Backyard bounty

Jun 21, 2017

Households of Kalanga in Dhading had never expected their farmlands could have been so prosperous and plentiful until a lift irrigation scheme came into the area five years ago, supported by the Alternative Energy Promotion Centre, and changed their lives as they knew it

When electricity from the Malekhu Khola Micro Hydro Power lighted his home in Mahadevsthan in Dhading district in central Nepal, Ratna Bahadur Magar thought it a utility that provided him better access. His children could study at night and he could watch television at home. It also helped him charge his mobile phone, which made communications in the rugged hills easier.

The 42-year-old father of four did not, however, anticipate the magnitude of the change it would bring to his life.

Five years ago, the Alternative Energy Promotion Centre (AEPC) funded the Kalanga Lift Irrigation Scheme, a pilot project that sought to supply water to more than 20 households in the area for vegetable farming. The 26-kilowatt hydropower plant, with a power station in the small bazaar of Archale, had begun operations a year earlier.

But before work on the irrigation project began, the local community wanted to see a similar project in the neighboring village of Mangtar. “We visited Mangtar and saw that they had watered their farms using lift irrigation,” says Ratna Bahadur.

Anjan Dallakoti, an AEPC field coordinator, recalled that the locals were inspired by the project, and wanted to replicate the Mangtar model in their own locality.  

Soon, the source of water was identified in a rock 500 meters from the households. Two sites were selected in which to set up tanks: one at the bottom of the village and three other tanks higher up. Each tank had a capacity of 5,000 liters each, which is pumped by the motor at a rate of one liter per second, enough to irrigate 110 ropanis of farmland.

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This irrigation system has transformed this hamlet from one that was dependent on subsistence farming to a productive, prosperous area. And Ratna Bahadur and his wife Parbati are among those who have benefited most from the scheme.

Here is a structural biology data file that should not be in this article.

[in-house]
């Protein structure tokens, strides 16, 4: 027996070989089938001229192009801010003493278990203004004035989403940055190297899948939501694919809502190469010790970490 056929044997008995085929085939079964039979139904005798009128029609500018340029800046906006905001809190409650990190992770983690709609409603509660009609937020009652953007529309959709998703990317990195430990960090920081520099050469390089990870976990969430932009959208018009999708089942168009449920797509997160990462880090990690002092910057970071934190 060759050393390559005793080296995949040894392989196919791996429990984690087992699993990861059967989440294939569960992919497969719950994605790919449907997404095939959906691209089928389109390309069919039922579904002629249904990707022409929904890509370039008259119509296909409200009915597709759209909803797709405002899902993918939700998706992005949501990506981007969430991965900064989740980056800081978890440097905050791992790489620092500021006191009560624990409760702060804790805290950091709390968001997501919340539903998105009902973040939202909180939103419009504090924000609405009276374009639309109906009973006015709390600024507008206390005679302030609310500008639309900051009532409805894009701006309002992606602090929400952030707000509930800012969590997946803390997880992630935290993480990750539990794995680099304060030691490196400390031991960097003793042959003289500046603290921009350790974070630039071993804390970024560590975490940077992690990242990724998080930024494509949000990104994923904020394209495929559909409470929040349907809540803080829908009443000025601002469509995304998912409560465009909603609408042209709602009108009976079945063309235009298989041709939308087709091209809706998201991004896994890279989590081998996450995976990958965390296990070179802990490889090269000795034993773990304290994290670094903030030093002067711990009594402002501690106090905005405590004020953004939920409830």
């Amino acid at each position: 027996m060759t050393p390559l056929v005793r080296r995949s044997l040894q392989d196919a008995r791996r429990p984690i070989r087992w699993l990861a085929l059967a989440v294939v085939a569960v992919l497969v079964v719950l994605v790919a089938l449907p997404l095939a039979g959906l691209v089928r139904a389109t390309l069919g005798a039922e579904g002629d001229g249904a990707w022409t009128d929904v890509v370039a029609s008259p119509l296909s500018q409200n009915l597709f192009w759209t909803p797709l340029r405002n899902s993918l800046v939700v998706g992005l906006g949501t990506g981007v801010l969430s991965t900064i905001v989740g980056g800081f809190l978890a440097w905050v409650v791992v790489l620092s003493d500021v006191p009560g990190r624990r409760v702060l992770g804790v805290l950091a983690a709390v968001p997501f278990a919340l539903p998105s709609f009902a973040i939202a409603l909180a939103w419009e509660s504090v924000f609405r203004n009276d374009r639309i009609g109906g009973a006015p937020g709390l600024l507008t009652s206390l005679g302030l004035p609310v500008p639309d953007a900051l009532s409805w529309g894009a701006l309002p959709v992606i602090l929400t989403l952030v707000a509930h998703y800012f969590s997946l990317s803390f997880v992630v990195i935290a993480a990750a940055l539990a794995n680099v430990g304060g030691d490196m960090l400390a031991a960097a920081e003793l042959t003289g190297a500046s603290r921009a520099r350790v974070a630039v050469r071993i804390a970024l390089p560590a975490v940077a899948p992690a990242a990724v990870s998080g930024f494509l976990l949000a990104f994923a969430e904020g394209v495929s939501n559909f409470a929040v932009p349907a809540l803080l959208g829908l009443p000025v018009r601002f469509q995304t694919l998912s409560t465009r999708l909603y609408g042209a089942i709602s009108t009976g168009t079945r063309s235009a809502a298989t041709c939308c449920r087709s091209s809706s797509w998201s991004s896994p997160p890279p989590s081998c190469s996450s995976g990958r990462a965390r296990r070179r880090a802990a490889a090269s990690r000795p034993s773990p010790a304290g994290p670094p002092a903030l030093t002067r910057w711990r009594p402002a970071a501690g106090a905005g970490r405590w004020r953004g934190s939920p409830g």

“Before this, we didn’t even have money for things like salt. The irrigation system has made a huge difference,” Ratna Bahadur says, as the couple, surrounded by children, sit in their modest mud-and-stone house. “We can produce vegetables all year, even during the dry season, and sell it in nearby markets.”

For the Magars, members of an indigenous community, the improved water supply has not only ensured a steady source of income—between two to three lakh rupees annually at present—but also provided them other subsequent opportunities they could have previously only dreamt of. Two years ago, they bought a Bolero jeep for Rs. 1.4 million to help transport vegetables to the markets. Half of the investment was made through a bank loan, and the rest was paid from the profits they made from their vegetables. “Porters carry vegetables down to the road. From there, our son drives it to the market,” Parbati says. In addition to the vehicle, the Magars also bought a small plot of land in Archale, where they have built a small house near the power house of the plant that supplies electricity.

Ratna Bahadur believes that were it not for the irrigation system, he would have most likely joined the hundreds of construction workers toiling on the highways, clearing debris left behind by landslides or building new roads. But instead, he looks after his farm and cattle in this mountain village nestled amidst corn and arum-covered hills.

All 23 households serve as members of a management committee that oversees the irrigation scheme. They charge every household a 50-rupee fee for water at the moment, but are considering raising it. The committee also raises additional funds for maintenance and repair.

Dhading district, which is west of Kathmandu, is well-known as a major supplier of green vegetables to markets in the capital. While the district’s other villages prospered in this regard, the residents of Kalanga were lagging behind, their harvest limited to the four summer months.

But thanks to the AEPC, they have joined their neighbors in taking advantage of the proximity to the capital and their own fertile land. “We were so poor and often thought of our home as barren. But now we that have all these vegetables and fruits growing here, it has given us a lot of confidence,” said the father of four.

The AEPC, under the Ministry of Population and Environment, is supported by UNDP through the Renewable Energy for Rural Livelihood (RERL) project--a joint undertaking of the Government of Nepal, UNDP and the Global Environmental Facility (GEF). The programme seeks to increase equitable access to energy services, with a focus on enhancing rural livelihoods.

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